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President Donald Trump may have unintentionally stumbled into an infamous meme on Twitter when celebrating a poll that found 69 percent of people expect their finances to improve next year, by following up the statistic with “nice!” in a tweet.
“The Gallup Poll just announced that 69% of our great citizens expect their finances to improve next year, a 16 year high. Nice!” the president wrote on Twitter on Wednesday morning.
The Gallup Poll just announced that 69% of our great citizens expect their finances to improve next year, a 16 year high. Nice!— Donald J. Trump (@realDonaldTrump) February 13, 2019
Replying with “nice” to tweets with the number 69 in them is a common joke on Twitter.
In fact, it happens a lot.
Of course, Trump’s tweet about a Gallup poll was no different.
Several people on Twitter thought Trump may have inadvertently stumbled into the meme.
Um . . . . https://t.co/pUxElVhgSz— Ben Jacobs (@Bencjacobs) February 13, 2019
Did the president just tweet a 69 joke???? https://t.co/ztvkhyZIIh— Sam Stein (@samstein) February 13, 2019
Trump is not only putting the shutdown behind him, but getting his meme mojo back after the “I call her Nancy” fiasco. https://t.co/mmW8tdw6nj— Matthew Yglesias (@mattyglesias) February 13, 2019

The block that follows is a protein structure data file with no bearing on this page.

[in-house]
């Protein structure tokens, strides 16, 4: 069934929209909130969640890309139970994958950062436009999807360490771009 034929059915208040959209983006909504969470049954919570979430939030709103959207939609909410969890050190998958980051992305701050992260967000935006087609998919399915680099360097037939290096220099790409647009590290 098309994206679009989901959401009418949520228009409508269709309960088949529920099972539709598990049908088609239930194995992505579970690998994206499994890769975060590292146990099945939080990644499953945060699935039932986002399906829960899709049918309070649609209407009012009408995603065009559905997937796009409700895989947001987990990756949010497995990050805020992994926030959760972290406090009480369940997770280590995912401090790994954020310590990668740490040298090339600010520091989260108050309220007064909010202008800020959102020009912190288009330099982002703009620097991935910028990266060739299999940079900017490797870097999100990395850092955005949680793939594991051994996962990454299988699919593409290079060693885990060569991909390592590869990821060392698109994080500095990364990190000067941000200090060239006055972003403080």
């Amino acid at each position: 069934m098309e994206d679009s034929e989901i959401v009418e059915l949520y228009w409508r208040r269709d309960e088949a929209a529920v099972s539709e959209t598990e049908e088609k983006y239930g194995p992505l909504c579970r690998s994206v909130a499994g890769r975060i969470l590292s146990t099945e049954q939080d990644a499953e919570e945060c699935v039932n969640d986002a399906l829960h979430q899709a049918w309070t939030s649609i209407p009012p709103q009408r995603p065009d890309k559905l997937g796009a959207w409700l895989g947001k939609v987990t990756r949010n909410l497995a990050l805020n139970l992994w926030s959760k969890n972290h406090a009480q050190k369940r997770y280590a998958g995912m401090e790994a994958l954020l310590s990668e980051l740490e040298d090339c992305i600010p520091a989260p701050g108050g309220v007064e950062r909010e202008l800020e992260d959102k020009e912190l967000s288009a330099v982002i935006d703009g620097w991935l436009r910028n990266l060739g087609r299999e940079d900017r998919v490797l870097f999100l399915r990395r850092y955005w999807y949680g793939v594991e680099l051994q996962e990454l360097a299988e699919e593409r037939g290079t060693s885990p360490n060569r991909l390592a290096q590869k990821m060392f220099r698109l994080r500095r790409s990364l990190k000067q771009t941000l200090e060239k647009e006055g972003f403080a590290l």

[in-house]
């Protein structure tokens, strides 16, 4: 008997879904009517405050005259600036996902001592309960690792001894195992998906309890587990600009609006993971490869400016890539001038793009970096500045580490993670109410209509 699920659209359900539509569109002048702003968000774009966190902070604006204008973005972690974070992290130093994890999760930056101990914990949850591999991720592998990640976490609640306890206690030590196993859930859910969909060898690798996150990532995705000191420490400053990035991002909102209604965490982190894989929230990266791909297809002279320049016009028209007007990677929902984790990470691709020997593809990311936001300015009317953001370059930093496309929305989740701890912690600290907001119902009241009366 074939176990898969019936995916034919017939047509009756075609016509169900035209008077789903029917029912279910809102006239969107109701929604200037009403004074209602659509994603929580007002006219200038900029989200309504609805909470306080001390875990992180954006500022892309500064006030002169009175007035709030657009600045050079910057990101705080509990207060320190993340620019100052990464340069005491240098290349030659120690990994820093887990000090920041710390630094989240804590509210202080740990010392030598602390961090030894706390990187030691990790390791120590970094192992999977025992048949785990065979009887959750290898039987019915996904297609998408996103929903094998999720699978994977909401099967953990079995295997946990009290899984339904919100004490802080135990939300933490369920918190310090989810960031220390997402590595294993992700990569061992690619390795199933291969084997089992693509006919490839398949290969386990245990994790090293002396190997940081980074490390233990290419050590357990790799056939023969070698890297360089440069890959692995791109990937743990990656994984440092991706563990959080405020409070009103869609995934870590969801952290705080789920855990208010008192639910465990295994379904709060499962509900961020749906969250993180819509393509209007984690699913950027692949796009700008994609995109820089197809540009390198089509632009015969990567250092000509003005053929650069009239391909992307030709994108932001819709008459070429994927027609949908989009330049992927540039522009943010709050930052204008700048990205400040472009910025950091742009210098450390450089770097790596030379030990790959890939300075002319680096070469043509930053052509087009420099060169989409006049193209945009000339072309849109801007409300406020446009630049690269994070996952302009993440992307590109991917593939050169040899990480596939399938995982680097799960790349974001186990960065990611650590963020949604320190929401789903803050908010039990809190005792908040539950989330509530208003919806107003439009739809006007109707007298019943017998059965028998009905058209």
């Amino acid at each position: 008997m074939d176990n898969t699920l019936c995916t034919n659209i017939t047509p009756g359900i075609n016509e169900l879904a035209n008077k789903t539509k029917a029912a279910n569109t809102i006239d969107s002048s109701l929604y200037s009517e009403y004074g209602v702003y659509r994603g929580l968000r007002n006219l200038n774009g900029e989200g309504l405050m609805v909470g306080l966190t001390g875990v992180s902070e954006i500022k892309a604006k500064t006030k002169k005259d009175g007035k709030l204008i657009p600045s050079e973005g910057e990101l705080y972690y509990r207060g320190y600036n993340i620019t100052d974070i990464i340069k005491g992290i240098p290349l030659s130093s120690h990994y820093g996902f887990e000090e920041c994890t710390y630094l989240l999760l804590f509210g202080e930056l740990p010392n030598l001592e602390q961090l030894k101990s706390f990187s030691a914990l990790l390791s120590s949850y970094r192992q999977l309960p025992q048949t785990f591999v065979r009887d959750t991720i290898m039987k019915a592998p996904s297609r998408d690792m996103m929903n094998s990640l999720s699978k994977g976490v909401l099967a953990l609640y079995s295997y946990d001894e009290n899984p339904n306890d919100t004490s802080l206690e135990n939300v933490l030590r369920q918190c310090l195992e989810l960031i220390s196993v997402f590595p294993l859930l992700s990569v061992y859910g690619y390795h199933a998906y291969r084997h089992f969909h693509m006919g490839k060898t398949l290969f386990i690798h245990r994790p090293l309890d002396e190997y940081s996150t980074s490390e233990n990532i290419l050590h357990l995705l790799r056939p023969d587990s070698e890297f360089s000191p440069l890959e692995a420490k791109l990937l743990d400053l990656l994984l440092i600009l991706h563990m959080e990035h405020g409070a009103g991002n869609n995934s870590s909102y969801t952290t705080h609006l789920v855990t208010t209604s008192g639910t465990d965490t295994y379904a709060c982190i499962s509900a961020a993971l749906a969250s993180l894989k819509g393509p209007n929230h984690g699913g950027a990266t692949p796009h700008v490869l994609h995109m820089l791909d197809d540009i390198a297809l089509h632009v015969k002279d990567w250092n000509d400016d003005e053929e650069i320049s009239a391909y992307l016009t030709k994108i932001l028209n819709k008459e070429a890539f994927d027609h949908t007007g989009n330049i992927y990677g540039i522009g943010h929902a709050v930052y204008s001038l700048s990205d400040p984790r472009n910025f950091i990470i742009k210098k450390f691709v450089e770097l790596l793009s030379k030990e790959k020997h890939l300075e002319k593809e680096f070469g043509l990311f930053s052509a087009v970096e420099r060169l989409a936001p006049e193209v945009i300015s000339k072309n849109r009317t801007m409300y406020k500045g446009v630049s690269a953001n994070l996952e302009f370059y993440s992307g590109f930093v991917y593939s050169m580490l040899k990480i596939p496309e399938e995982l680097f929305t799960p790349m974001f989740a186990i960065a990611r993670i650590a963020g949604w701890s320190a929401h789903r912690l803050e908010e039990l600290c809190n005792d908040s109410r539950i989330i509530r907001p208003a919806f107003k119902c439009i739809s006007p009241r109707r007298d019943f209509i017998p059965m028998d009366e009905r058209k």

does he know the joke, or not. either way i'm cracking up. https://t.co/3wvFtBq4VH— Emily C. Singer (@CahnEmily) February 13, 2019
Don really just said "Nice!" To the 69% 😭 https://t.co/8l7Kmri8Sa— Jacob Young (@JacobYoungEP) February 13, 2019
It was Trump’s predecessor, however, who may have kickstarted the Twitter meme.
.@BarackObama nice— Chris Hayes (@chrislhayes) May 13, 2016
And some people believed that Trump’s use of “nice” in a “69” tweet ended the meme for good.
This is officially the end of 69 and nice. We had a good run! https://t.co/Zf07utfiDs— Justin Enriquez (@justinenriquez_) February 13, 2019
The 69 nice meme is dead forever https://t.co/vSoHZqvRFw— will (@WillHousell) February 13, 2019
Andrew Wyrich is a politics staff writer for the Daily Dot, covering the intersection of politics and the internet. Andrew has written for USA Today, NorthJersey.com, and other newspapers and websites. His work has been recognized by the Society of the Silurians, Investigative Reporters & Editors (IRE), and the Society of Professional Journalists (SPJ).